Have you authored one of the over 50,000 Alexa skills on the market today? If so, well done! You are well ahead of the curve in this voice-first movement. If not, there is still plenty of time to make your mark. The majority of skills have under five reviews and an average rating below two stars. This voice journey is surely a challenge for most developers, but with the right approach to quality, you can ensure you delight your users and reap the great rewards at the finish line.
The Complex Nature of Voice
In the voice ecosystem, there is extraordinary complexity that far transcends that of the traditional web and mobile world. Everything from the basic nature of human voice to the unique needs of the consumer adds to the challenge of ensuring a quality experience. How can you start to think about that complexity? Let’s dive in.
Voice platforms present an incredible new way to engage your users. However, every new technology brings an entirely new discipline to which developers and organizations must learn and adapt. Unlike mobile operating systems or web platforms, voice is constantly evolving and driven equally by the AI that supports it and the users that interact with it.
Individuals often provide inconsistent input due to variability in their voices based on age, gender, inflection, or even mood. Not to mention we all exhibit our own idiosyncrasies that are reflected in the way we’re taught, the environment we live in, and the languages we speak. Thus, creating a voice experience that can properly react to these variables is a potentially daunting task.
While voices are extremely nuanced, the technical side of voice is equally so. Gone are the days when there were only first-party devices. Now you must consider third-party devices including everything from vehicles to the kitchen sink, literally. Add in environmental issues like background noise and Wi-Fi strength and you are just scratching the surface of what contributes to a technically sound voice experience.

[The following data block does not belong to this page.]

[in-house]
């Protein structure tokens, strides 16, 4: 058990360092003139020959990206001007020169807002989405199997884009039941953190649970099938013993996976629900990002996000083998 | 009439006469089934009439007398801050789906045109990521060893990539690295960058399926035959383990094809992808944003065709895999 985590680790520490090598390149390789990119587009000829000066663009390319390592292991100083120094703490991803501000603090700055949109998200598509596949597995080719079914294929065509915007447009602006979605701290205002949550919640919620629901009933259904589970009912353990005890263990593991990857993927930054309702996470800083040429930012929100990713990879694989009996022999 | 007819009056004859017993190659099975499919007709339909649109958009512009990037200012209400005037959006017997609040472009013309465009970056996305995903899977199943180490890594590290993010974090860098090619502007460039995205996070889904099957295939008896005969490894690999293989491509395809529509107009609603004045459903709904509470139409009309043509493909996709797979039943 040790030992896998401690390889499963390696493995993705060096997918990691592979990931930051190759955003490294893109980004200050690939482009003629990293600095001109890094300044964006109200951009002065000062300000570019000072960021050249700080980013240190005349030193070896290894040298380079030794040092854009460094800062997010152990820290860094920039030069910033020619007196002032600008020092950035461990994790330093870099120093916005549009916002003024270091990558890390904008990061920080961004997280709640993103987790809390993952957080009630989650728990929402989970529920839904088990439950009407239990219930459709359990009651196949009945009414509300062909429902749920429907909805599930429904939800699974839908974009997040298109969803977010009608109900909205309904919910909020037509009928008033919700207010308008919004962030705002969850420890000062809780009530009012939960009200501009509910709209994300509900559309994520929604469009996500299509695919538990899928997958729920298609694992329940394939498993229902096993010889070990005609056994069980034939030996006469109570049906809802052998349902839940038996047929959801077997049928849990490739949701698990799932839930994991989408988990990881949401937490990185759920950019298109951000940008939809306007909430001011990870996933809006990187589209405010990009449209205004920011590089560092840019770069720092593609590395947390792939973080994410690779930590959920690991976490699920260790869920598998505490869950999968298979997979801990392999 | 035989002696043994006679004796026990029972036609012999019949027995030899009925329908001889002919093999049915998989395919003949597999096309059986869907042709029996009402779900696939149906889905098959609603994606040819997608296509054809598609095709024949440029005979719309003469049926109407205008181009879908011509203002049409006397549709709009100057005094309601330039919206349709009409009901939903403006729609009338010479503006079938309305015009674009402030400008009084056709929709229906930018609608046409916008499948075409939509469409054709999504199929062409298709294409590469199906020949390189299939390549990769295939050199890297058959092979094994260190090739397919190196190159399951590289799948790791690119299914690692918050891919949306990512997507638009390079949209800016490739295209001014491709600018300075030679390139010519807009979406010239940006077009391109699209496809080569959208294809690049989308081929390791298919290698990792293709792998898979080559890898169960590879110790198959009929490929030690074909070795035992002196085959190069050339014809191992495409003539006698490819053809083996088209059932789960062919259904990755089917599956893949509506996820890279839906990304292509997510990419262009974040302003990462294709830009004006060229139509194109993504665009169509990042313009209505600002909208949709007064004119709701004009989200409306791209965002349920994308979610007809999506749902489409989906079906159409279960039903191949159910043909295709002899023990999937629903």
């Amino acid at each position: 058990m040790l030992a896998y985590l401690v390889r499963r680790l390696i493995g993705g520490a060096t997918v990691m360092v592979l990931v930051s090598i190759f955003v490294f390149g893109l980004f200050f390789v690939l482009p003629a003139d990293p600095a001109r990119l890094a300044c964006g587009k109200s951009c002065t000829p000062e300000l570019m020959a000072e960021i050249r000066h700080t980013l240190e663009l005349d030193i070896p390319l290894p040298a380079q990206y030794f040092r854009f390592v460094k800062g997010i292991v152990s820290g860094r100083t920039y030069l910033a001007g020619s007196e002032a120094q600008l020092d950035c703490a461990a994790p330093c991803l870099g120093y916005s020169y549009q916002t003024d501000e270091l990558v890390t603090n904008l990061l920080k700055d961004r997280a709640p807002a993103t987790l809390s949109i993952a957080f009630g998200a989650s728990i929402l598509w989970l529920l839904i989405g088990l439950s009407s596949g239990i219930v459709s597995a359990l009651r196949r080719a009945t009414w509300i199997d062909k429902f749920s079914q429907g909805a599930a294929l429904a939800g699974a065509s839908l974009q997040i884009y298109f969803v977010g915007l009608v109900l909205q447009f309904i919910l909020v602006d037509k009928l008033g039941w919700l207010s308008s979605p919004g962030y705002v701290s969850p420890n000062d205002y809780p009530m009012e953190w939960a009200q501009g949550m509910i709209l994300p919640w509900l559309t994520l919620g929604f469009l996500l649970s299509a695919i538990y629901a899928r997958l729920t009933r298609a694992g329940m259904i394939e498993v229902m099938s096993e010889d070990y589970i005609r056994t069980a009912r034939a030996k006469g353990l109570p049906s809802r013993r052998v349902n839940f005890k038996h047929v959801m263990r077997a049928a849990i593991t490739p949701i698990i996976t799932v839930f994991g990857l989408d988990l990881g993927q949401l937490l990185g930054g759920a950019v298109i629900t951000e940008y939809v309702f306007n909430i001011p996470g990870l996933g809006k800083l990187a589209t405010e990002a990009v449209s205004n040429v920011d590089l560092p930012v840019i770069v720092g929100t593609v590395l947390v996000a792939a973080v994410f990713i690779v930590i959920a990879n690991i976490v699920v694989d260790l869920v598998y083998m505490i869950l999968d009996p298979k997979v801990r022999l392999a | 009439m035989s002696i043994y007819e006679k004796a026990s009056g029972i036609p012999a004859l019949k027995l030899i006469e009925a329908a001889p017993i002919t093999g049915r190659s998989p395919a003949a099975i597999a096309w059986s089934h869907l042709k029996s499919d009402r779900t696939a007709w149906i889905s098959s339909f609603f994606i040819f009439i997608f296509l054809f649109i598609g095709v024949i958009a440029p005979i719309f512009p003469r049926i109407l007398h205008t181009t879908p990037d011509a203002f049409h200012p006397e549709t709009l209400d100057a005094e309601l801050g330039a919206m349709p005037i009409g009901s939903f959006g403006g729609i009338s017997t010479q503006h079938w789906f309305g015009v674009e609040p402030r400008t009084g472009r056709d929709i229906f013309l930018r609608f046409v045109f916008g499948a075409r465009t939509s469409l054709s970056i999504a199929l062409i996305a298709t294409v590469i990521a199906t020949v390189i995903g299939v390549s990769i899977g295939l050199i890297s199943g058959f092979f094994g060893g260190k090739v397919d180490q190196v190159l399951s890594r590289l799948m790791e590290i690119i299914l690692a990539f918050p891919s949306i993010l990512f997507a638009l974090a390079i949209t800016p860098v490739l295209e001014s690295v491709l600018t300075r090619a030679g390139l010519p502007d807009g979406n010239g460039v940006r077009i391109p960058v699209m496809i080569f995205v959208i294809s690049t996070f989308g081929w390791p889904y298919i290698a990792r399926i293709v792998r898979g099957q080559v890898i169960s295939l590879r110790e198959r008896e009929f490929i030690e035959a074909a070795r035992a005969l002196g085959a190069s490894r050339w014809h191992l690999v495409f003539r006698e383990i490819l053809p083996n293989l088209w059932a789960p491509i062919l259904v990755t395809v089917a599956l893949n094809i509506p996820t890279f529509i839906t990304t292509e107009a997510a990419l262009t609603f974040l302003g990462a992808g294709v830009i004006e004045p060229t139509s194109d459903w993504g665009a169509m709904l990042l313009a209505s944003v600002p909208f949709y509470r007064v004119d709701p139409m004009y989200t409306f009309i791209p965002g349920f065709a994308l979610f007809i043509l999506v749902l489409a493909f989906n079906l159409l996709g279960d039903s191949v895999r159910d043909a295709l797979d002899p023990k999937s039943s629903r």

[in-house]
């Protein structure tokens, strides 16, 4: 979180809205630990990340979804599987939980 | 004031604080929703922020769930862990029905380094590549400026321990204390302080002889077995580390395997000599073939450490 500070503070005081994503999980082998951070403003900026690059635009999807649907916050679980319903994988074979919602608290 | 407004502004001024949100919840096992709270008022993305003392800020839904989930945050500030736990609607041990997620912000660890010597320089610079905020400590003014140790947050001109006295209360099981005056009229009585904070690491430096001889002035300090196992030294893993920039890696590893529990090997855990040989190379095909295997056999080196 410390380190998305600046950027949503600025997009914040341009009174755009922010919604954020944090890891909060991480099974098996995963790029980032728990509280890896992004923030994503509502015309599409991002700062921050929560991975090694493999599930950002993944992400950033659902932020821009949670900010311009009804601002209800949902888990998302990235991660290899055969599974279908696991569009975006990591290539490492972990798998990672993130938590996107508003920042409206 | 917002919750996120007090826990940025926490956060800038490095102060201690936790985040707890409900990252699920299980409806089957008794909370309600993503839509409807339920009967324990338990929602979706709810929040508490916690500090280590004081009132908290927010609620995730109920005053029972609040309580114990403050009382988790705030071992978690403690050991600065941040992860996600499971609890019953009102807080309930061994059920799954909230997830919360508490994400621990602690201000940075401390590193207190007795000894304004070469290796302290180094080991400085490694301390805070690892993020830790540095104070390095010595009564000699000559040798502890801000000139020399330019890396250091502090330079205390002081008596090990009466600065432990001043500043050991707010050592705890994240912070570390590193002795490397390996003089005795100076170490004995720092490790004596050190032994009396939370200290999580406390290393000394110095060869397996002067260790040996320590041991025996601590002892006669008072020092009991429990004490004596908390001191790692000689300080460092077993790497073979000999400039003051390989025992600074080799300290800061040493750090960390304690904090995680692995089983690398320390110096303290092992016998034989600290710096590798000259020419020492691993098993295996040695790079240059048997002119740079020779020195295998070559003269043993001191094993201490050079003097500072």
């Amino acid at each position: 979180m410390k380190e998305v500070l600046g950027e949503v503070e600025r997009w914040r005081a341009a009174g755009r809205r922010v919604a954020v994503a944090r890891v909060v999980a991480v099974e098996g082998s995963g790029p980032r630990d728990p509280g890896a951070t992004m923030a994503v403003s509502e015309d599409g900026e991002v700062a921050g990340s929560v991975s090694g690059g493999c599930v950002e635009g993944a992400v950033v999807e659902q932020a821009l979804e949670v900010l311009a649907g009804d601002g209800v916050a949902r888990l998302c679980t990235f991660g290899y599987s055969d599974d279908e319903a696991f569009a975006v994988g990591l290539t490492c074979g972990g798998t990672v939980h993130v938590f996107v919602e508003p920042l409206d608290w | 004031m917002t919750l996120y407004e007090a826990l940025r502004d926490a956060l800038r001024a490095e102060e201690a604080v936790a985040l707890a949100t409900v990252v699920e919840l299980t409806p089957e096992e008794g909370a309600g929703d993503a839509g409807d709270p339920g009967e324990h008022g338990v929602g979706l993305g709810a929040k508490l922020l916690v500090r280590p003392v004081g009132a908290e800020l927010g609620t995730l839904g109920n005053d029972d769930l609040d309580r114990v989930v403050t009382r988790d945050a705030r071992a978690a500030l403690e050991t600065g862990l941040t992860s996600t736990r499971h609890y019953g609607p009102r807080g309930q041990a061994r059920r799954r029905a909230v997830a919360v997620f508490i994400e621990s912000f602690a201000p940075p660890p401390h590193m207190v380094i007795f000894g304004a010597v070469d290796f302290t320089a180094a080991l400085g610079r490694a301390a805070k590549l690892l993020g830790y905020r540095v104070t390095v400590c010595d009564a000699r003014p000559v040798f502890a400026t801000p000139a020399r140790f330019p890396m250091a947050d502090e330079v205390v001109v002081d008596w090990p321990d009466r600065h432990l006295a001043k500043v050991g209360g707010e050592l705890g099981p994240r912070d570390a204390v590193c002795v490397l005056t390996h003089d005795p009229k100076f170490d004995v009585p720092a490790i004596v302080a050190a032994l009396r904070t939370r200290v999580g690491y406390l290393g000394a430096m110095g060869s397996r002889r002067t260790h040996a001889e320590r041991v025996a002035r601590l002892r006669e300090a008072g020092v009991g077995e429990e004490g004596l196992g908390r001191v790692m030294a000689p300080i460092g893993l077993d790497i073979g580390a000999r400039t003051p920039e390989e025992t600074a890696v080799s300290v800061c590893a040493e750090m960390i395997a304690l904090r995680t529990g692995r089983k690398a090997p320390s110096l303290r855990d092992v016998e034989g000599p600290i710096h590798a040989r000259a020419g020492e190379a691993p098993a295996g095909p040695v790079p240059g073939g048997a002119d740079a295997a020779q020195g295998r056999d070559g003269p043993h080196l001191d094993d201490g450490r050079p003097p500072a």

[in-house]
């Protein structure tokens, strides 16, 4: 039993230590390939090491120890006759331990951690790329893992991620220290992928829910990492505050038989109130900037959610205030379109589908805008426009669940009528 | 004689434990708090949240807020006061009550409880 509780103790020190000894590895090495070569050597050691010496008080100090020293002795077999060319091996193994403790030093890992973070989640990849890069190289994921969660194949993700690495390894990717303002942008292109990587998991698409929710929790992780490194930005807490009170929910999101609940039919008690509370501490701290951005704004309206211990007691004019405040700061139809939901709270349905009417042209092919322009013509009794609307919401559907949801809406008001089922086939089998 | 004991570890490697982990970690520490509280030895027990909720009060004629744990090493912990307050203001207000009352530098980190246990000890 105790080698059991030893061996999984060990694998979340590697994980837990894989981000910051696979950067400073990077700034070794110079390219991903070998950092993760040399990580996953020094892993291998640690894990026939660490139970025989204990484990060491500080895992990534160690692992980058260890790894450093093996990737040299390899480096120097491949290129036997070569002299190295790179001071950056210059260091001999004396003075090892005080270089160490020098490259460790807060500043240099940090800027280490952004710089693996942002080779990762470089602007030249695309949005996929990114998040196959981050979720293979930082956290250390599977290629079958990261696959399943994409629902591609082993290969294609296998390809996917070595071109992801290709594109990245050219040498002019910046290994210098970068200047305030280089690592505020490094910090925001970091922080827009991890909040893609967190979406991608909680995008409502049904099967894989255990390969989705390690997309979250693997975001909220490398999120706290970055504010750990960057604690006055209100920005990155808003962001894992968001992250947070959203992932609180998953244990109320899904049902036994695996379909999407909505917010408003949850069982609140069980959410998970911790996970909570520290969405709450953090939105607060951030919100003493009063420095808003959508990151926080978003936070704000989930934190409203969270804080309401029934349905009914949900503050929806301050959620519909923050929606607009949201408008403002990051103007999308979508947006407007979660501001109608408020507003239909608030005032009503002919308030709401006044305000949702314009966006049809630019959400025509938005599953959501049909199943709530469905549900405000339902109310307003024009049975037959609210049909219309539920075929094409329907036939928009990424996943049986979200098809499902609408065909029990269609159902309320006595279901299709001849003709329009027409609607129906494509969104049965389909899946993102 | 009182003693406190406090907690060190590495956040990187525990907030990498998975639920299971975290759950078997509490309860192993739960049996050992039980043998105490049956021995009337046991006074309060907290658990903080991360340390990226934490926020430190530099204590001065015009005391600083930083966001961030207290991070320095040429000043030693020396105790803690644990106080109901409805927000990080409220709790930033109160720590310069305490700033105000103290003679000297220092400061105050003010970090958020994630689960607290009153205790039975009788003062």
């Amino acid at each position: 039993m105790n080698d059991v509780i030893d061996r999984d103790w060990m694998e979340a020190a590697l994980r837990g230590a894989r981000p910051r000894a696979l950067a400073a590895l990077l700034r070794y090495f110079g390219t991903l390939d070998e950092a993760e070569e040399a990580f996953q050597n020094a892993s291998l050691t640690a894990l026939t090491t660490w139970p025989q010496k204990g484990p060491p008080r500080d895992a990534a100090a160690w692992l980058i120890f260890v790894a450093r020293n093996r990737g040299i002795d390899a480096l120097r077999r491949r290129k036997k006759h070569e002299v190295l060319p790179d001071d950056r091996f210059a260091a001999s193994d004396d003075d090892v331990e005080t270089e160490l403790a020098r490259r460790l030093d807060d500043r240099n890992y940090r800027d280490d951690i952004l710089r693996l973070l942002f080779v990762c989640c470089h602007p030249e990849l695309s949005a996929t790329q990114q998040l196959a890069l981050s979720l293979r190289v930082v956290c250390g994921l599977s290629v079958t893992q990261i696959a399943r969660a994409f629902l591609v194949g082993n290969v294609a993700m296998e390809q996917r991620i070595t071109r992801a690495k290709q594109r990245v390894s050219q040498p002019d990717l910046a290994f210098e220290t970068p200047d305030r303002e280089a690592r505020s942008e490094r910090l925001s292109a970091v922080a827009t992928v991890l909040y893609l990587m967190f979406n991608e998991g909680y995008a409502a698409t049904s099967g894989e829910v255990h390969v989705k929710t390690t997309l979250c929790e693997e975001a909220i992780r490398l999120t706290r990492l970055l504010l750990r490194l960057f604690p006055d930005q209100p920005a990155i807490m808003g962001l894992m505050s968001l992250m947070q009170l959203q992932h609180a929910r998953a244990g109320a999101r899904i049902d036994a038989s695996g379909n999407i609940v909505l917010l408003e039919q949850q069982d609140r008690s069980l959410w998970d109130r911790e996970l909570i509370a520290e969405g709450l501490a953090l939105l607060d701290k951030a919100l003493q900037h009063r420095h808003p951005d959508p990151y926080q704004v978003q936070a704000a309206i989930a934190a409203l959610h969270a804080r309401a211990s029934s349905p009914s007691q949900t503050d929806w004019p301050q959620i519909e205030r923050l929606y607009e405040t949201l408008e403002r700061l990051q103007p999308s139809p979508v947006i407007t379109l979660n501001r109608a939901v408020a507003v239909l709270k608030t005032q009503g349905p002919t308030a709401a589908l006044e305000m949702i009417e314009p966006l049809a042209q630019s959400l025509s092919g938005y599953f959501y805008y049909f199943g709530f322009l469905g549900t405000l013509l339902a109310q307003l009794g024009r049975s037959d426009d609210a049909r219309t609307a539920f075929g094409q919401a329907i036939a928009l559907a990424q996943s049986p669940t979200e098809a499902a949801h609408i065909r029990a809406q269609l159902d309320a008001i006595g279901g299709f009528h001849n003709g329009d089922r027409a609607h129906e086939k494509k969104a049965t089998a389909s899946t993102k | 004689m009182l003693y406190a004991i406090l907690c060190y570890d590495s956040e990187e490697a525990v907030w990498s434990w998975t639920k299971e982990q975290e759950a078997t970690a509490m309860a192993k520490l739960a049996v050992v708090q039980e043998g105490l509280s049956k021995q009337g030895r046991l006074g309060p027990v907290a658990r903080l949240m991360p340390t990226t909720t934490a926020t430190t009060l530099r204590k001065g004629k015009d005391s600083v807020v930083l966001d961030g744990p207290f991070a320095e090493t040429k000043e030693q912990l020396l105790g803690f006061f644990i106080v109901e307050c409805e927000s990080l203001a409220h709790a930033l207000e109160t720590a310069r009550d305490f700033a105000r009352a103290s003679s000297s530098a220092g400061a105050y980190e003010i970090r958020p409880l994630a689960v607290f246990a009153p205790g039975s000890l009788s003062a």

Though traditional testing approaches do translate to voice in some respects, their many shortcomings also become readily apparent. Voice is becoming ubiquitous across all devices, so rather than focusing on one platform at a time like with mobile, you need to test across the entirety of the experience. Unlike mobile apps, voice apps must be tested by real people speaking their native languages. In-house teams simply cannot replicate this at scale.
You create a voice app to solve a problem, but what if that problem isn’t a primary concern of your actual users? For example, an internal Applause survey revealed to me that the biggest drawback of voice shopping is the lack of visibility into the product itself, reviews, and comparisons. However, a survey by Walker Sands indicated that privacy and payment security are the top detractors. If you can’t keep a pulse on the consumer, you face a steep uphill battle.
The Path to Success
There is no shortcut to achieving success in the world of voice. It’s a challenging path, but one that can prove very fruitful if executed correctly. To help you navigate that path forward, here are some areas to focus on.
Follow Platform KPIs
One foolproof way to get started in voice is follow the roadmap created by the giants themselves. Amazon has four KPIs they identify as essential to voice success. They are quality, engagement, monetization, and multimodality. The crux of this is to provide a seamless experience every time. This leads to customer conversion and retention, ultimately resulting in earned revenue.
Find an Established Voice Partner
Going it alone in voice is a huge risk for first-time app developers and even those with some experience. Given the rapid evolution of voice technology, having an expert like Applause to guide you along the way has immeasurable value. You not only gain knowledge about the voice landscape, but gain a testing partner to help you deliver from a functional and usability testing perspective.
Leverage Real People
An established voice partner can be your guide, but it’s real people who are going to make the tangible difference. With real people testing in their native languages, you are able to get feedback on their actual experiences rather than what you anticipate. You also are able to capture feedback from the customer perspective to better understand whether your app resonates and is easy to use.
Personalize, Personalize, Personalize
Voice apps are not created with one person in mind, so making sure it caters to the individual is essential. Consider the way a child would interact with the app versus an adult. There is also a variance in the way people experience your app. For example, a physician dictating clinical details through an app will interact with it far differently than a patient on the other end. This can only be captured and measured through the use of real people.
Whether you like it or not, voice is going to be an integral part of our digital future. Make it a part of yours and do it the right way. You can be a pioneer of the voice-first movement – all it takes is a commitment to quality.